When you look at populism over the longer course of both American history and other countries that have suffered economic traumas as a result of financial collapse, you’re gonna get the emergence of some leaders who exploit nativism, protectionism, and isolationism. They’re components — sometimes greater, sometimes lesser — that are baked into the process. So you’ve got a bit of that.
But if you forced me to pick one factor explaining what’s happened, I would say this is a self-inflicted wound by Republican leaders.
Over many years, they’ve adopted strategies that have trivialized and delegitimized government. They were willing to play to a nativist element. And they tried to use, instead of stand up to, the apocalyptic visions and extremism of some cable television, talk radio, and other media outlets on the right.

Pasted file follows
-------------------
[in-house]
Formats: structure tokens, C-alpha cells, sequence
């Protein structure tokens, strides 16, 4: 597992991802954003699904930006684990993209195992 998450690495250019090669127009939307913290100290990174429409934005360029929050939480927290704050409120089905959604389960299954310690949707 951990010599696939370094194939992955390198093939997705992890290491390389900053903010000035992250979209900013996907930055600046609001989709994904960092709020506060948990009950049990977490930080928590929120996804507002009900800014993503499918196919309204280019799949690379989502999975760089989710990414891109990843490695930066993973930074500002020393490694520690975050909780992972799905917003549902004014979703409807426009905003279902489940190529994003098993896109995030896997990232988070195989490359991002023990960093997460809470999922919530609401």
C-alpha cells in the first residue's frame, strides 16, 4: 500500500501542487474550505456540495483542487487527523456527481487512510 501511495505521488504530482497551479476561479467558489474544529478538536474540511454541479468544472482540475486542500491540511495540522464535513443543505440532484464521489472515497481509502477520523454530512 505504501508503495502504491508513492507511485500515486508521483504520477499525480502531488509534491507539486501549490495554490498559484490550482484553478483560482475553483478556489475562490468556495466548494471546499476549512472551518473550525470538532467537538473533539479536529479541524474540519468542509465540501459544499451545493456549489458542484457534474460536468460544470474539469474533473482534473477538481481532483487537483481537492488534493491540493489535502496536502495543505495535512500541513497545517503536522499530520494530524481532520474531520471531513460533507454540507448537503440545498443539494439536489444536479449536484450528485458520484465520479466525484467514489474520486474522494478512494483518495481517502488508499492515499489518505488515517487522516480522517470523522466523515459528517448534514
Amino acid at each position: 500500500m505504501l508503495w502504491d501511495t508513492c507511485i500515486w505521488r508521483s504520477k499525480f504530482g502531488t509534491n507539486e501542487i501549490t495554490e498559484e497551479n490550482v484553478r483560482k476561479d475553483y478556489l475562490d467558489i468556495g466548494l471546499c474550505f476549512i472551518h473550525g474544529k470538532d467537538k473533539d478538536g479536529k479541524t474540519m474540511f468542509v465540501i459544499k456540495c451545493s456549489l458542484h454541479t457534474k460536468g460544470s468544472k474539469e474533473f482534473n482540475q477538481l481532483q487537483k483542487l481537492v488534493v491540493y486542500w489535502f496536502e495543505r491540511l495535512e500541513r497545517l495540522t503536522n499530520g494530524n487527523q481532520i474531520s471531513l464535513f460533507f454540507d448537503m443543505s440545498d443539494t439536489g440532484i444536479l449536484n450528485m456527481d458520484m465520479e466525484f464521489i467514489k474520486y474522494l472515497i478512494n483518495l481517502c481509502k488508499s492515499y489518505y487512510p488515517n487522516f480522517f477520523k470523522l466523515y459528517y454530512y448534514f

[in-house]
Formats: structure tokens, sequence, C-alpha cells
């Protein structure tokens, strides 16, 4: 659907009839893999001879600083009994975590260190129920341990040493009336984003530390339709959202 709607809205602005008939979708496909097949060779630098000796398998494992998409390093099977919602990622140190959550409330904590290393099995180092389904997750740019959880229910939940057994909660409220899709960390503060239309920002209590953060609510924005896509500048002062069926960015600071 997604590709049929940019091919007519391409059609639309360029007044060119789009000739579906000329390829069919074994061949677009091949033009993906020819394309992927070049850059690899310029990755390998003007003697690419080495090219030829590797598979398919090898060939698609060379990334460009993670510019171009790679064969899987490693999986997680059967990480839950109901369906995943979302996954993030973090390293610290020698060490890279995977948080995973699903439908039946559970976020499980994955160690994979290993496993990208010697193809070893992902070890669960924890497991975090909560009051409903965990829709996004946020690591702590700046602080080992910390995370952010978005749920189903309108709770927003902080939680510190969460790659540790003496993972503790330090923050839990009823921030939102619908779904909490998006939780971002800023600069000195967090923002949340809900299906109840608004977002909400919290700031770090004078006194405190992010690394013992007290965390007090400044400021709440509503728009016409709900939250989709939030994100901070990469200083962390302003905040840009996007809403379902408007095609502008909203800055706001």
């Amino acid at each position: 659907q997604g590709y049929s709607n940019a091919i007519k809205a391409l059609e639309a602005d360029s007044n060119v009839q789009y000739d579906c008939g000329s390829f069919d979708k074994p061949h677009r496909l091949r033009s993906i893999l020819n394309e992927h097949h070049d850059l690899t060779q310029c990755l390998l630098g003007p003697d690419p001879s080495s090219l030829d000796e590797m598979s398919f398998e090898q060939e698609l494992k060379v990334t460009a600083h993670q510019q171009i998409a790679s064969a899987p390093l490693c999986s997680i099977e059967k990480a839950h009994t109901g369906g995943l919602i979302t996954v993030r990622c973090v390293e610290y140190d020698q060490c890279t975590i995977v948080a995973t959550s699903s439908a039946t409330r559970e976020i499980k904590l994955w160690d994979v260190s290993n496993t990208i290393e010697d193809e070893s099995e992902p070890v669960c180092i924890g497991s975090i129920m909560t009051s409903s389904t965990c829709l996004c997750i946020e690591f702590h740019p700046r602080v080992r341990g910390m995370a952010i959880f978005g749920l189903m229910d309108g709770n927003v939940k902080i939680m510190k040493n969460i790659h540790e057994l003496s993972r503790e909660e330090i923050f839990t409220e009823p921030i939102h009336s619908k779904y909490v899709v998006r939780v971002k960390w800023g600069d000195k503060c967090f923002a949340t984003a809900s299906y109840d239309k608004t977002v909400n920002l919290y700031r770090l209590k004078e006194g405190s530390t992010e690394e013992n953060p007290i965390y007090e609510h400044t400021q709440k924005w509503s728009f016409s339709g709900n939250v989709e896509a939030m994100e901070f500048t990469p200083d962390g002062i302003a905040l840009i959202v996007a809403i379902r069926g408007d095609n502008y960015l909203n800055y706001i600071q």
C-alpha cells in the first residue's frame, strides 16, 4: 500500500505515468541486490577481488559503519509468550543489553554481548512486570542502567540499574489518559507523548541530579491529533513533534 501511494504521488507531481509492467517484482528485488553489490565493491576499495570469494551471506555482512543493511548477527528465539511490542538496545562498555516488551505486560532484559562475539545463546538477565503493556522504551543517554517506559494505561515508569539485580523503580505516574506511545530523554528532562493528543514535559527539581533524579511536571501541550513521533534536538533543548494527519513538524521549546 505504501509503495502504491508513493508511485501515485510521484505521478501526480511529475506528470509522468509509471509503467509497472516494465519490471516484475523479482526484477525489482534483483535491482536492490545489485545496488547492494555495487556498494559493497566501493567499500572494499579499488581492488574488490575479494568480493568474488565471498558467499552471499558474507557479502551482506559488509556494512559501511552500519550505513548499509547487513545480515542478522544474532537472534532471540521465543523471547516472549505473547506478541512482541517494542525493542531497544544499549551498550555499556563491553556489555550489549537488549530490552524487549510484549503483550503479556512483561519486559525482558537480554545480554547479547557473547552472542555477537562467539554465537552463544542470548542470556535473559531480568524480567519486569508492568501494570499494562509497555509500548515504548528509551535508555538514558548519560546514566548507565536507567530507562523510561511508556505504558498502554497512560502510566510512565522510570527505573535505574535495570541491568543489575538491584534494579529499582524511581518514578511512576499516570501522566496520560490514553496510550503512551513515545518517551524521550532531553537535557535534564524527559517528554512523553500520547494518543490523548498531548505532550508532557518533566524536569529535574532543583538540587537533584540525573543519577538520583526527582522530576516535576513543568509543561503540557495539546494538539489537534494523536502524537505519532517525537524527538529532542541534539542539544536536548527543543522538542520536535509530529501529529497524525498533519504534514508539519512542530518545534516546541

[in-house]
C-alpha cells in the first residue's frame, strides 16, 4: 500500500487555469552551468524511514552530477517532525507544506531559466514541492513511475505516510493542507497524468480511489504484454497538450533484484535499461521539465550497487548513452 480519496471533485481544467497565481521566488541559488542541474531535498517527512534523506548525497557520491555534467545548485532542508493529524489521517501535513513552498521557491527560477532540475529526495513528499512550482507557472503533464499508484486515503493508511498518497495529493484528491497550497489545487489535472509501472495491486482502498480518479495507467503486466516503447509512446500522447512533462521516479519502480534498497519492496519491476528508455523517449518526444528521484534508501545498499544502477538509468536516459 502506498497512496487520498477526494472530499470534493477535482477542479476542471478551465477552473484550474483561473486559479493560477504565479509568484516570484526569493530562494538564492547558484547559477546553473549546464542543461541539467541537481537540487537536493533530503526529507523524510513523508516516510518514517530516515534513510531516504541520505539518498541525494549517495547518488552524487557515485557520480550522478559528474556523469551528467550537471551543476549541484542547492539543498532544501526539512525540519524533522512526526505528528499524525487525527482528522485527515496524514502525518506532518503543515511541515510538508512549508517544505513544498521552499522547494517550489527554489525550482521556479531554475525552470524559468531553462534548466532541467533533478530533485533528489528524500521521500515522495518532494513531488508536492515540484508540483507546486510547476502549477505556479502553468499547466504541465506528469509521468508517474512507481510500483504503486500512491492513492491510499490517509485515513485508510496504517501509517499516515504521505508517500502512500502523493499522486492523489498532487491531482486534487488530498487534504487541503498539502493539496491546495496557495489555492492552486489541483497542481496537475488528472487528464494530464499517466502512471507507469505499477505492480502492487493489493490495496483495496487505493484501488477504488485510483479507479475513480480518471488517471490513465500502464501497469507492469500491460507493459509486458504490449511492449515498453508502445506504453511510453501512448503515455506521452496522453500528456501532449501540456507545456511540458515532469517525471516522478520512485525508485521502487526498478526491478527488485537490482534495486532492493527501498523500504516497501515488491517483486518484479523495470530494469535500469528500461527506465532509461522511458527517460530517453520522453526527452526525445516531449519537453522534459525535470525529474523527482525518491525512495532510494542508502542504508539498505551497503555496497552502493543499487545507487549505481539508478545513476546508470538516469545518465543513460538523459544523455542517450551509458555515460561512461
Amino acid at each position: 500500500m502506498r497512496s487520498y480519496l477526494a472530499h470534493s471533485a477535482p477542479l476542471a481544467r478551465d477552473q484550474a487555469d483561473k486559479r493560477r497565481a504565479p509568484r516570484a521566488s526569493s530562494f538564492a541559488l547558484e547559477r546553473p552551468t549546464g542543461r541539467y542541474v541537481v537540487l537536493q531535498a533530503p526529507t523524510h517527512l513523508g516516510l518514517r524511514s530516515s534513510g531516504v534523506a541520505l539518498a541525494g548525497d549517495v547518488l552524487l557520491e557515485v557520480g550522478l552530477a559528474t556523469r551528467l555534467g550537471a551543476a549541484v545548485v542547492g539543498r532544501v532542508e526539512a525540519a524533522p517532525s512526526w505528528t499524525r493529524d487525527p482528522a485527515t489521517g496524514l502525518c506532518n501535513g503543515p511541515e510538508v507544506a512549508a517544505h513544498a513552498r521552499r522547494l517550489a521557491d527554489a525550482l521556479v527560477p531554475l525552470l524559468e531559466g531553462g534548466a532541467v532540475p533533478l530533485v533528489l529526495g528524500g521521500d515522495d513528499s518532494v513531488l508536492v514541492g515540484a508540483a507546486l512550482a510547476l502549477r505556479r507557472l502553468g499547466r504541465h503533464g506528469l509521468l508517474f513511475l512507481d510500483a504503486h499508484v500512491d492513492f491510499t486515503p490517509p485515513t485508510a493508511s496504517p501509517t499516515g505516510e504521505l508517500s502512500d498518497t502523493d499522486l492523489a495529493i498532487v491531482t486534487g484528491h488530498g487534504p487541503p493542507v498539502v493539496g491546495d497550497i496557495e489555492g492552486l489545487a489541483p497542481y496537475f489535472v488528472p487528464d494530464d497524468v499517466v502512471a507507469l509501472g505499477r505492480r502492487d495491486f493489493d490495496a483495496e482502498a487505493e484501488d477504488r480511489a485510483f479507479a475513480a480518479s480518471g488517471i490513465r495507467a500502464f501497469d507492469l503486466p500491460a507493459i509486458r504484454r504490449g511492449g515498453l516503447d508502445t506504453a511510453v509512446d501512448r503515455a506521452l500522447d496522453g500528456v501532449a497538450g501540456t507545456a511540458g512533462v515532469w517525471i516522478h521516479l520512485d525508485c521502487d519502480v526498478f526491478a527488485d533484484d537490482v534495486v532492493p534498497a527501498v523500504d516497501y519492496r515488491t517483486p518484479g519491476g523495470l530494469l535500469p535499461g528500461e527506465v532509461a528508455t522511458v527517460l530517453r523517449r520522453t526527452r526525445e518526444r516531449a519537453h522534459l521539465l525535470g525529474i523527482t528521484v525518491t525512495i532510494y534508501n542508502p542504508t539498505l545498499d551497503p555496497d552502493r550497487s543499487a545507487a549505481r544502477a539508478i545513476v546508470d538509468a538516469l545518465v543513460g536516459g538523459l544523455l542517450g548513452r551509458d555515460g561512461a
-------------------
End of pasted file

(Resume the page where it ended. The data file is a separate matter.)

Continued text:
And add to that, they’ve delegitimized President Obama, but they’ve failed to succeed with any of the promises they’ve made to their rank and file voters, or Tea Party adherents. So when I looked at that, my view was, “what makes you think, after all of these failures, that you’re going to have a group of compliant people who are just going to fall in line behind an establishment figure?”
Related post from last month: Michael Barone: ‘Trump Can’t Break the Republican Party.’.
To which Mr. Ornstein might reply: It’s already broken, and that’s why Trump’s the Republican nominee.